My Lords, yes, I believe that the planning guidance will be effective in delivering the strategy for adults with autism. This guidance has been developed with advice from health and social care professionals, people with autism and their carers and the voluntary groups representing them. Only by such a transparent, mutual approach can we achieve the vision that the Government have set out for adults with autism: fulfilling and rewarding lives within a society that accepts and understands them.
I thank the Minister for that reply. I am sure he agrees that, when planning services, it is important to know what services are needed and how many people need them. I do not know whether the Minister is aware of the National Audit Office report which has revealed that 80 per cent of councils have no idea how many people with autistic spectrum disorders live in their areas. Will the Minister therefore agree to meet our colleague, the noble Baroness, Lady Browning, myself and members of the National Autistic Society to discuss ways in which we can ensure that local authorities meet their statutory duties towards people with autism?
My Lords, I should be very happy to meet the noble Lord to discuss those issues. Although we do not have definitive figures for the number of people with autism in England, we have commissioned a study into the prevalence of autism among adults to inform strategic planning at central and local levels to benefit adults with autism as they access public services. We have commissioned that study from the University of Leicester and it is due to report by March 2011.
Can my noble friend confirm that part of the strategy will entitle people on the autistic spectrum to an assessment if they have an IQ of over 70? For many years, Department of Health circulars have given them this entitlement but they have been ignored in most parts of the country by social services departments. How will my noble friend ensure that this new strategy is properly implemented and that people with IQs of over 70 get the assessment to which they are entitled?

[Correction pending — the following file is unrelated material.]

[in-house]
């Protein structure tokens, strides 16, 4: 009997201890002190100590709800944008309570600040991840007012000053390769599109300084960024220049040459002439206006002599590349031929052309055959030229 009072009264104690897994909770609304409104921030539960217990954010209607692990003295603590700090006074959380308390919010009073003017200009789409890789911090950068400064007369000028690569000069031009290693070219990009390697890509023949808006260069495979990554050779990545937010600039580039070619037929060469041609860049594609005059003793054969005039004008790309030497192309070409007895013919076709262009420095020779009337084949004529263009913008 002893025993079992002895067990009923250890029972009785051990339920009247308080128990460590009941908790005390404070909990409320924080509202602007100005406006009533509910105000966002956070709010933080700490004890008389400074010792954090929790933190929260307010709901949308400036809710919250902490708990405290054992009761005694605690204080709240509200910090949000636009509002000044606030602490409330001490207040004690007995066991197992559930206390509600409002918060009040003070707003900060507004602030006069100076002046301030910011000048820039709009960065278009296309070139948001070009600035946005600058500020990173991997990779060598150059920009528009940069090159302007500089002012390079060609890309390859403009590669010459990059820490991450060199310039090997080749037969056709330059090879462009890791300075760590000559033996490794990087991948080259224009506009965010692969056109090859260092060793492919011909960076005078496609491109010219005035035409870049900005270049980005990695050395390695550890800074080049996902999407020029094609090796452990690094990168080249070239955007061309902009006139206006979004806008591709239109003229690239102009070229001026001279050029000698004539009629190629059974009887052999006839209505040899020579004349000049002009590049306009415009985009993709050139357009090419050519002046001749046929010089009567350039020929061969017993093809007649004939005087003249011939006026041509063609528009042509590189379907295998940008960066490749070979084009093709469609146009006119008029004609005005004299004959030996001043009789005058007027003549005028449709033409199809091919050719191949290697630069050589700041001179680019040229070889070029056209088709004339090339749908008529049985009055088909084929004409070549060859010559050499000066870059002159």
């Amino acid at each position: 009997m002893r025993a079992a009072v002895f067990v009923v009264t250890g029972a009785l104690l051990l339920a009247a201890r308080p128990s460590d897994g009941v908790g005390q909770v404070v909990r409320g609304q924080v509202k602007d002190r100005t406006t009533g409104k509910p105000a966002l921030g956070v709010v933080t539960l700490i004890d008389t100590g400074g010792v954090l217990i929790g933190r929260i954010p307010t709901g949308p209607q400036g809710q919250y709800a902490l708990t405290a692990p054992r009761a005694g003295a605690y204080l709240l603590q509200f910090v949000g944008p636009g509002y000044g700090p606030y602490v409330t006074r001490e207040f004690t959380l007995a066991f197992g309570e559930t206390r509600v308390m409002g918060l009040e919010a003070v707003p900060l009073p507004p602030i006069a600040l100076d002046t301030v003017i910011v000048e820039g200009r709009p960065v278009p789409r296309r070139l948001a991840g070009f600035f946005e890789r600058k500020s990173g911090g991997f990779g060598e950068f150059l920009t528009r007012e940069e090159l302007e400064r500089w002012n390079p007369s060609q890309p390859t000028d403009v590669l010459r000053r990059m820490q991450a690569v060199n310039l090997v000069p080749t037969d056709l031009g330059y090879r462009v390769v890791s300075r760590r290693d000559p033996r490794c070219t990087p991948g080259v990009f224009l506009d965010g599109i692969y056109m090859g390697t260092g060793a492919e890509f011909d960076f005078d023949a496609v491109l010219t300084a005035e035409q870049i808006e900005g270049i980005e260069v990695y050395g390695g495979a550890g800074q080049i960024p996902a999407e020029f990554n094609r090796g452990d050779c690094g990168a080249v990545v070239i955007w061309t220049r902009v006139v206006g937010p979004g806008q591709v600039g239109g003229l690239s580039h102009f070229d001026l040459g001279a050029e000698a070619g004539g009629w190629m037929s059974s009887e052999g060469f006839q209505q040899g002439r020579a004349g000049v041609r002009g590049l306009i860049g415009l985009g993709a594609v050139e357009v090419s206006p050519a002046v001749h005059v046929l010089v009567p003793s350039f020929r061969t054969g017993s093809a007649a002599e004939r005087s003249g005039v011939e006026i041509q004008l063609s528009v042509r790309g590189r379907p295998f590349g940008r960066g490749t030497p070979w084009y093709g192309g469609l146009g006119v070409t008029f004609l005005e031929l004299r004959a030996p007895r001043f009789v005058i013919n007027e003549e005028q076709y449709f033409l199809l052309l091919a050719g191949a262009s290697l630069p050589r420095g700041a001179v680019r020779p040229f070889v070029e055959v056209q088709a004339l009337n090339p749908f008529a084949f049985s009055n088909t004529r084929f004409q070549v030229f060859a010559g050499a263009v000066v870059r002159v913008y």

My Lords, I am very grateful to my noble friend for raising that issue. I can reassure her that under Section 47(1) of the National Health Service and Community Care Act 1990 local authorities have a duty to assess a person who may be in need of community care services. This duty applies to people with autism. The revised Fair Access to Care Services guidance already makes it clear that an assessment of eligibility for care services cannot be denied on the grounds of a person’s IQ. We intend to reiterate this very clearly in the autism statutory guidance.
My Lords, does the Minister agree that delivering the vision for people with autism and their families is, in many cases, dependent on local authority resources? Has he any anxiety about that, especially as many of the services are delivered in the voluntary and community sector, which is already reporting major cuts to its grants?